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December 7, 2010

2011 Limits: Qualified Transportation and Medicare Parts A and B

Qualified Transportation Expenses

To date, the cost of living adjustments applicable to transportation expenses reimbursed by an employer under a qualified transportation program (IRC § 132(f)), have not been issued. The American Recovery and Reinvestment Tax Act of 2009 (enacted 2/17/09), amended the mass transit benefit to make it the same as qualified parking ($230).  This provision will expire December 31, 2010.  Thus, beginning January 1, 2011, the mass transit benefit will revert to $120, unless the law is changed, or a cost of living adjustment is issued.

 

2010

2011

Commuter Highway Vehicle and Any Transit Pass

$230

$120

Qualified Parking

$230

$230

Qualified Bicycle Fringe Benefit.  The limit for reimbursement of qualified bicycle expenses is not tied to a cost of living adjustment; thus, the $20 per month/$240 annual limit remains the same for 2011.

2011 Medicare Parts A and B: Premium and Deductible Rates

2011

Part A

 

Premium

  • No monthly Part A premium for those with 40+ quarters of Medicare-covered employment.
  • $248.00 per month for those having 30-39 quarters of Medicare-covered employment.
  • $450.00 per month for people who are not otherwise eligible for premium-free hospital insurance and <30 quarters of Medicare-covered employment.

Deductible

$1,132

Part B Premium and Deductible

For 2011, the standard Medicare Part B monthly premium will be $115.40; the Part B deductible will be $162.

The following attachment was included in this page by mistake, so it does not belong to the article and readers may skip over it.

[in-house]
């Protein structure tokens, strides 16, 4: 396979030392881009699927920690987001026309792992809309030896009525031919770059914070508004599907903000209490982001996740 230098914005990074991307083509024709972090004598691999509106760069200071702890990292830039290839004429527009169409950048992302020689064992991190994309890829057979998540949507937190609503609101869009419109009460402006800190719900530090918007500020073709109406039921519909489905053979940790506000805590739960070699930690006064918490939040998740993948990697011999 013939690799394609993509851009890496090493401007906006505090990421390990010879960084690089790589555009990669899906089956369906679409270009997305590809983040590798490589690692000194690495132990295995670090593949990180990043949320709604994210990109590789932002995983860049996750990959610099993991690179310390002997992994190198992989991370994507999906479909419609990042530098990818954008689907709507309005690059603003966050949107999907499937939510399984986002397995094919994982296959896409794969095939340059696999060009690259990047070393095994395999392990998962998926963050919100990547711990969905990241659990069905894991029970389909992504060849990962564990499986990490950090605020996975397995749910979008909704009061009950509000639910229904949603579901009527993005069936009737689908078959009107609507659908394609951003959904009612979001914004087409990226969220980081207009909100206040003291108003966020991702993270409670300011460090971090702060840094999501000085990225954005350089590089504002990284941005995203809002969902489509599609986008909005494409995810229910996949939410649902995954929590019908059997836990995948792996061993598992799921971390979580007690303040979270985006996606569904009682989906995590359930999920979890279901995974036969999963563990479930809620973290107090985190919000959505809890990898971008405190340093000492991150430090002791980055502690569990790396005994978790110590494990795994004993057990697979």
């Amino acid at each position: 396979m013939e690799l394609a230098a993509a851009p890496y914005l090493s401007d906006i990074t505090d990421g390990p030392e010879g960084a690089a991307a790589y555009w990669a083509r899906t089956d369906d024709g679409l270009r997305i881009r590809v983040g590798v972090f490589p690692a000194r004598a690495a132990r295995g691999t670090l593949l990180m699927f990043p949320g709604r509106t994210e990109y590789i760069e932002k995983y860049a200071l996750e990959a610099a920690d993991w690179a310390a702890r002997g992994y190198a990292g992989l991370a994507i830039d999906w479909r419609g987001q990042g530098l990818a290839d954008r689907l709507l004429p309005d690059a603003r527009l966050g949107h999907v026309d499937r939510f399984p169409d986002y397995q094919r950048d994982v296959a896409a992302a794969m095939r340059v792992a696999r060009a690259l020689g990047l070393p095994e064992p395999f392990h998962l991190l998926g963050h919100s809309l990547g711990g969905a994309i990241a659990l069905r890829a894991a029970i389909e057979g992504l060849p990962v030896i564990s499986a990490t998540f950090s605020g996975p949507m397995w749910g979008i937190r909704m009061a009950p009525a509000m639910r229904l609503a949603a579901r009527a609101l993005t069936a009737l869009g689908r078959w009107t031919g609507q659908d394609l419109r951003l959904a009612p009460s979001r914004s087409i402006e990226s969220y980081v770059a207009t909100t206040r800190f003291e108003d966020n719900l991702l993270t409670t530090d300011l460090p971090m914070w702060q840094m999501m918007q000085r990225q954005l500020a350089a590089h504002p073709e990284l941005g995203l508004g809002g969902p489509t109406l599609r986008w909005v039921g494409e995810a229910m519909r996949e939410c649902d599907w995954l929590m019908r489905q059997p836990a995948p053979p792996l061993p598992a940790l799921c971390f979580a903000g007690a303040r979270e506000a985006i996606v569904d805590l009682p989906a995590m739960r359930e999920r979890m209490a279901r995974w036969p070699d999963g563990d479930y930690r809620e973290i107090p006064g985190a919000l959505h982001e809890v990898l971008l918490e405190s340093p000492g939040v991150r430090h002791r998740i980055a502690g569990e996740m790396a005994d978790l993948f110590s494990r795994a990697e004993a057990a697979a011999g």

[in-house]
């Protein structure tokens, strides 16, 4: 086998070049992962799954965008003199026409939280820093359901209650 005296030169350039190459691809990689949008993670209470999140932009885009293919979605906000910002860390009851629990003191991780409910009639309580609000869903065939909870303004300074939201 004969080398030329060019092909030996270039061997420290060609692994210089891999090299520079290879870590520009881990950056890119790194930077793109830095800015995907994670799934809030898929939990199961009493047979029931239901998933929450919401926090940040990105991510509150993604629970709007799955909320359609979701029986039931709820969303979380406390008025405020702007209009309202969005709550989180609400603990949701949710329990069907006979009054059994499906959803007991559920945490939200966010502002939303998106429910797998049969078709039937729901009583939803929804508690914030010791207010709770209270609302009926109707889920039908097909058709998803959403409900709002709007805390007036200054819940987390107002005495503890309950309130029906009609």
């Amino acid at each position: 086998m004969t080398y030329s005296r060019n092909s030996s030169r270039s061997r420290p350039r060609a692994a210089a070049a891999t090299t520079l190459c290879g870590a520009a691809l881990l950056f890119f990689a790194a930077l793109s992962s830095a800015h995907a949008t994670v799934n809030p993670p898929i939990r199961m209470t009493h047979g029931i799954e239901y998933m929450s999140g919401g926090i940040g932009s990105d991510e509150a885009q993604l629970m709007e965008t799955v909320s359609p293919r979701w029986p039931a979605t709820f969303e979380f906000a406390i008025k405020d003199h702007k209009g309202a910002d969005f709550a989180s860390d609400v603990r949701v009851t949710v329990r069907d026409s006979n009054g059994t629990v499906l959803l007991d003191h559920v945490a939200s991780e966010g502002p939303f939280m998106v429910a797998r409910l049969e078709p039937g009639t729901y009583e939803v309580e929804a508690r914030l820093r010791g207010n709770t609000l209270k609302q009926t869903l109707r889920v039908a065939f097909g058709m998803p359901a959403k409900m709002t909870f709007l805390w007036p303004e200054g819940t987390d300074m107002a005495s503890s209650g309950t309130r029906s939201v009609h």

High-income Surcharge.  The CMS news release (link below) also includes a schedule for Medicare Part B premium adjustments, based on income and tax filing status.  In addition, the Patient Protection and Affordable Care Act, enacted earlier this year, modifies the Medicare Part D surcharge amounts on drug plan premium for high-income earners. 

Source:  CMS’ News Release: CMS Announces Medicare Premium and Deductible Rates for 2011).

 

The information contained in this Benefit Beat is not intended to be legal, accounting, or other professional advice, nor are these comments directed to specific situations.

As required by U.S. Treasury rules, we inform you that, unless expressly stated otherwise, any U.S. federal tax advice contained in this Benefit Beat is not intended or written to be used, and cannot be used, by any person for the purpose of avoiding any penalties that may be imposed by the Internal Revenue Service.

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